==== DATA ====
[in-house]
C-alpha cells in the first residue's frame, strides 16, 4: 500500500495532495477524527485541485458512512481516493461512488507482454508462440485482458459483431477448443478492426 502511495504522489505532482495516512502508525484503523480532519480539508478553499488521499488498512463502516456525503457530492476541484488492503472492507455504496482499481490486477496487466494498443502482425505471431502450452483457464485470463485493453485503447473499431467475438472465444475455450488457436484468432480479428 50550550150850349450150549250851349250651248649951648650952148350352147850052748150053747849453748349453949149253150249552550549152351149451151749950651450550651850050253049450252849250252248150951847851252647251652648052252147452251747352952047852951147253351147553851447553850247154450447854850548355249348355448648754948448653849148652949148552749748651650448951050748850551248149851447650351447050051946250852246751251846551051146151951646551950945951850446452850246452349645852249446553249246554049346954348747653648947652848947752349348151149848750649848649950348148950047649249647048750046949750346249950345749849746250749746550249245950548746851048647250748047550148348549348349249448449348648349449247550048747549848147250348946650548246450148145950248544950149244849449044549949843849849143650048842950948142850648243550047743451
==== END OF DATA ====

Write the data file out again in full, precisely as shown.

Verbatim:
[in-house]
C-alpha cells in the first residue's frame, strides 16, 4: 500500500495532495477524527485541485458512512481516493461512488507482454508462440485482458459483431477448443478492426 502511495504522489505532482495516512502508525484503523480532519480539508478553499488521499488498512463502516456525503457530492476541484488492503472492507455504496482499481490486477496487466494498443502482425505471431502450452483457464485470463485493453485503447473499431467475438472465444475455450488457436484468432480479428 50550550150850349450150549250851349250651248649951648650952148350352147850052748150053747849453748349453949149253150249552550549152351149451151749950651450550651850050253049450252849250252248150951847851252647251652648052252147452251747352952047852951147253351147553851447553850247154450447854850548355249348355448648754948448653849148652949148552749748651650448951050748850551248149851447650351447050051946250852246751251846551051146151951646551950945951850446452850246452349645852249446553249246554049346954348747653648947652848947752349348151149848750649848649950348148950047649249647048750046949750346249950345749849746250749746550249245950548746851048647250748047550148348549348349249448449348648349449247550048747549848147250348946650548246450148145950248544950149244849449044549949843849849143650048842950948142850648243550047743451